World’s Best Teacher: “I Have Seen The Promise Of Africa’s Young People”

A maths and physical science teacher from an impoverished school in Kenya’s Rift Valley, Peter Tabichi, has won the one million dollar Global Teacher Prize, becoming the first teacher from Africa to clinch the prize established to honour the profession.

Tabichi (36) emerged the winner from a top list of 10 nominees from Brazil, Georgia, Netherlands, United Kingdom, India, United States, Argentina, Australia and Japan.

“I cannot believe it,” Tabichi, told IPS at a press conference after he was named winner. “This is a motivation for teachers in Kenya, Africa and the world. It affirms that teaching is the best profession and I will continue to make a change by teaching.”

The Global Teacher Prize is the largest prize of its kind that recognises an exceptional teacher who has made an outstanding contribution to the profession but also to highlight the important role of teachers in society.

Actor Hugh Jackman announced Tabichi’s name at a glittering ceremony that sent the packed hall into thunderous applause. Tabichi was recognised for his dedication, hard work and passionate belief in his students’ talent. Thanks to his efforts the poorly resourced Keriko Mixed Day Secondary School in Nakuru County, in remote rural Kenya, has emerged victorious after taking on the country’s best schools in national science competitions.

Actor Hugh Jackman announced that Kenya teacher Peter Tabichi was winner of the Global Teacher Prize. Courtesy: Global Education and Skills Forum – an initiative of the Varkey Foundation

Citing his father as his inspiration for becoming a teacher, Tabichi, a member of the Franciscan Brotherhood, gives away 80 percent of his monthly income to help the poor students in his school, many of whom come from poor families–almost a third are orphans or have only one parent–with many going without food at home. The students have difficult experiences ranging from drug abuse, teenage pregnancies, early school dropout, young marriages and there have been cases of suicide.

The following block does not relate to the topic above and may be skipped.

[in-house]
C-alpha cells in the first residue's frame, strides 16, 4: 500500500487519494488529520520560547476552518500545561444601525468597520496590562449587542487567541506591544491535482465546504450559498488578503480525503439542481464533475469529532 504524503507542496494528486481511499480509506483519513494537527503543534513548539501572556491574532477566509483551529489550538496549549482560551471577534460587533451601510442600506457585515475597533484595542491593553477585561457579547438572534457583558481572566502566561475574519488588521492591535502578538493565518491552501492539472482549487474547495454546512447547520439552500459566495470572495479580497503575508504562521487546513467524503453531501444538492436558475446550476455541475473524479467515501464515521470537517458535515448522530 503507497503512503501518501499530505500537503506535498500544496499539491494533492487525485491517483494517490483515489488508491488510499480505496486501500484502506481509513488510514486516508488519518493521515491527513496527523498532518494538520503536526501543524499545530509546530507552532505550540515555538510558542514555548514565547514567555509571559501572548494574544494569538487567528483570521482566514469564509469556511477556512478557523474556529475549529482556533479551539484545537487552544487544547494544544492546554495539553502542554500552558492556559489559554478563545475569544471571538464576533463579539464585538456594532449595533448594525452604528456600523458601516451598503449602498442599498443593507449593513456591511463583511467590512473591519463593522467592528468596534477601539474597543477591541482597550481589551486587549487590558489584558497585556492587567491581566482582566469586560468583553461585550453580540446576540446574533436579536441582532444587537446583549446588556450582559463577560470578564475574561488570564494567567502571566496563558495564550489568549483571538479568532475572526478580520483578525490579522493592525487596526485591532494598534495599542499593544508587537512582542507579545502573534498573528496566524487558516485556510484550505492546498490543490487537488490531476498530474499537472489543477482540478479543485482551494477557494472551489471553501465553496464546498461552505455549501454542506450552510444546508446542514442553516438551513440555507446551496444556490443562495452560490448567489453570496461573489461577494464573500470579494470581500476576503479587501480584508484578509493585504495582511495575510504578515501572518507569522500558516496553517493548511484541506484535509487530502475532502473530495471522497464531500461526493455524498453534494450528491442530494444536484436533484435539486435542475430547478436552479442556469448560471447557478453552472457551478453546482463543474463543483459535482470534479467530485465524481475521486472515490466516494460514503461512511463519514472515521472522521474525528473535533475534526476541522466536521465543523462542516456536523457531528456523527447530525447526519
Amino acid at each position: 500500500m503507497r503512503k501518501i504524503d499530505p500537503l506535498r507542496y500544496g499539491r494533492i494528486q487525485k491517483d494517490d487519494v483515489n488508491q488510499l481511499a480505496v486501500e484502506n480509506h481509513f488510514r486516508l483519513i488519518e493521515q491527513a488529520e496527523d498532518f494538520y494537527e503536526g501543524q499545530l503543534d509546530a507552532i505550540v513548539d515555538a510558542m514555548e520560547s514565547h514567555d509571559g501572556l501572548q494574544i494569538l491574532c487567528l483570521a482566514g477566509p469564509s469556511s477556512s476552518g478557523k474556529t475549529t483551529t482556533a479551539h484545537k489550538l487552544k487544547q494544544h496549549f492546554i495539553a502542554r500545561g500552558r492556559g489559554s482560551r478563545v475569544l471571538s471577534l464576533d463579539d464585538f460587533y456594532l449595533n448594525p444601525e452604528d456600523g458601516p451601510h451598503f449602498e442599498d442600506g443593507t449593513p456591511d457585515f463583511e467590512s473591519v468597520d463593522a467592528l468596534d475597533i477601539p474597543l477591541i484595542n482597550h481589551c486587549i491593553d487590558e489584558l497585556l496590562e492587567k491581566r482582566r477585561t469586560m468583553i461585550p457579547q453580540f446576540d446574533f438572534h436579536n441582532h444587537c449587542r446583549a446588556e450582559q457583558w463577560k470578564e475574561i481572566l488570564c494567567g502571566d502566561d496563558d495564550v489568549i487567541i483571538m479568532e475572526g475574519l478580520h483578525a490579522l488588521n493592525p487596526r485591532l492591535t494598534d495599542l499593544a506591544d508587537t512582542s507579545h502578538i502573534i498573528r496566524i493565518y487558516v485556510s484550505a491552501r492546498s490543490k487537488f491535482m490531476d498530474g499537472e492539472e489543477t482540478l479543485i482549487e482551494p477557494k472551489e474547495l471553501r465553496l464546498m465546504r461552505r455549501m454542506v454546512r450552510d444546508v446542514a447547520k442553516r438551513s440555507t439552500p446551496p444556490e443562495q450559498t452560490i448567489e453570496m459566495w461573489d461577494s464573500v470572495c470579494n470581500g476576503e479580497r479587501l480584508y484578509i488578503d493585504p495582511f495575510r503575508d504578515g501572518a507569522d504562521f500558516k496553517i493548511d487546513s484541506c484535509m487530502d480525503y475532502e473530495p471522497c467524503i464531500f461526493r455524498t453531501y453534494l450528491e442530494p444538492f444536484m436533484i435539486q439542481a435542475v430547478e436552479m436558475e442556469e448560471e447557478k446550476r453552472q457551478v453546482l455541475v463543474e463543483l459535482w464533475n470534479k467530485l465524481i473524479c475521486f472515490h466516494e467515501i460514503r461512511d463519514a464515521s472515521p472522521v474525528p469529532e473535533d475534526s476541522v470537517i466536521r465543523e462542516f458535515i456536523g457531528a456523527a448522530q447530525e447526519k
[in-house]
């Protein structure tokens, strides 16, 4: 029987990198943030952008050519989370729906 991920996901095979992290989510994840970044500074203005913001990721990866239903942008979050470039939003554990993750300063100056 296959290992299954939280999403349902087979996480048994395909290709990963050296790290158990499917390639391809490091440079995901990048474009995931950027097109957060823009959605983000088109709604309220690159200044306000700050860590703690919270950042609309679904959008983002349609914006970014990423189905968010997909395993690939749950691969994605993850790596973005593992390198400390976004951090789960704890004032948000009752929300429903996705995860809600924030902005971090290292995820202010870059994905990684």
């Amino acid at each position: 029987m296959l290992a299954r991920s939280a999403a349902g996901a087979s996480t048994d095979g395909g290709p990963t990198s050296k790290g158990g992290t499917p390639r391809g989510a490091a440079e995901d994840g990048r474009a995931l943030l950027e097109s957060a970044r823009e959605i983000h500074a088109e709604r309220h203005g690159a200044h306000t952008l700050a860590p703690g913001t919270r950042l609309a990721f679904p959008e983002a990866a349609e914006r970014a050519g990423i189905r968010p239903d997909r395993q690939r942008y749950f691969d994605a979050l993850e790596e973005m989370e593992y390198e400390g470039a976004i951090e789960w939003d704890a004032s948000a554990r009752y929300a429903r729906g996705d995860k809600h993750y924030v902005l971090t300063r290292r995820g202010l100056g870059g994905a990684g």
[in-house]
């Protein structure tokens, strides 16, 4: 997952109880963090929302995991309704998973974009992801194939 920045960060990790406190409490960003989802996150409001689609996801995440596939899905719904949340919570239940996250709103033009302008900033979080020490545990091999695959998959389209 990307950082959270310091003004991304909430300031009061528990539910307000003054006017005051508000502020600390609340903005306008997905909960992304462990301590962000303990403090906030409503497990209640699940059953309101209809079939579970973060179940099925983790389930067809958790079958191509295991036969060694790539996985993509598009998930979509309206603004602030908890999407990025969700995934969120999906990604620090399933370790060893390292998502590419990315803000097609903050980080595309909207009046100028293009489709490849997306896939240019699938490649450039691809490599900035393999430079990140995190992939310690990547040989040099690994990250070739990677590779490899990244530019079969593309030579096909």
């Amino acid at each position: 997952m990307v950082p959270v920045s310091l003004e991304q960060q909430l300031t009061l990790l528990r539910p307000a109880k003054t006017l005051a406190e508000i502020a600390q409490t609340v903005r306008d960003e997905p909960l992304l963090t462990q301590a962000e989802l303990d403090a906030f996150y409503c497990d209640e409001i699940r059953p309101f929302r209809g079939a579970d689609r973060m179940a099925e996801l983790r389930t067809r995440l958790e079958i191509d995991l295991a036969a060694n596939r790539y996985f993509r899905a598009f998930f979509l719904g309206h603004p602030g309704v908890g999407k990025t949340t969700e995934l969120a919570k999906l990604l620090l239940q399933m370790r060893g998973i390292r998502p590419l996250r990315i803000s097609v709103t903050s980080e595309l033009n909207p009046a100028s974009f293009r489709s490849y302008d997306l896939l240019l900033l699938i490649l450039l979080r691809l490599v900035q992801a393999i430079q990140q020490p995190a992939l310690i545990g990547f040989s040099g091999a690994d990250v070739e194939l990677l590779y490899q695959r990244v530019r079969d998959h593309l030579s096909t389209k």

The school itself has only one computer, a poor internet connection, and a student-teacher ratio of 58:1.

“Every day in Africa we turn a new page and a new chapter,” said Tabichi. “This prize does not recognise me but recognises the continent’s young people…as a teacher working on the frontline I have seen the promise of its young people—their curiosity, talent, their intelligence and their belief.”

Kenya’s President Uhuru Kenyatta, congratulated Tabichi on winning the award in a special video message broadcast at the ceremony in which he described Tabichi as a shining example of what the human spirit can achieve, not just for Kenya and Africa, but also for the rest of the world.

“Peter your story is the story of Africa, a young continent bursting with talent,” Kenyatta said. “Your students have shown that they can compete among the best in the world in science, technology and all fields of human endeavour. All we need is to give them the right support.”

The Global Teacher Prize, open to all working teachers, is part of the Varkey Foundation’s commitment to improving the status of teachers across the world. In their Global Teacher Status Index in November 2013—the first attempt to compare attitudes towards teachers in 21 countries—the study found that between a third and half of the parents surveyed would ‘probably’ or ‘definitely not’ encourage their children to enter the teaching profession. The Global Teacher Status index in 2018 showed for the first time a direct link between teacher status and pupil performance as measured by PISA scores.

“I want to congratulate Peter Tabichi for winning the Global Teacher Prize 2019. I hope Peter’s story will encourage others to enter the teaching profession and shine a spotlight on the truly inspiring work teachers do to make tomorrow brighter than today,” said Sunny Varkey, founder of the Varkey Foundation.

In an earlier interview with IPS Tabichi said if he won he would use the prize money strengthen the Talent Nurturing Club, the Science Club and inter-school science project competitions at the school.

He also planned to “invest in a school computer lab with better internet connectivity.” And said that he would also promote kitchen gardening and production of drought tolerant crops in the community at large.

By Busani Bafana

IPS
Since its inception, back in 1964, IPS has believed in the role of information as a precondition for lifting communities out of poverty and marginalization. This belief is reflected in our historic mission: “giving a voice to the voiceless”– acting as a communication channel that privileges the voices and the concerns of the poorest and creates a climate of understanding, accountability and participation around development, promoting a new international information order.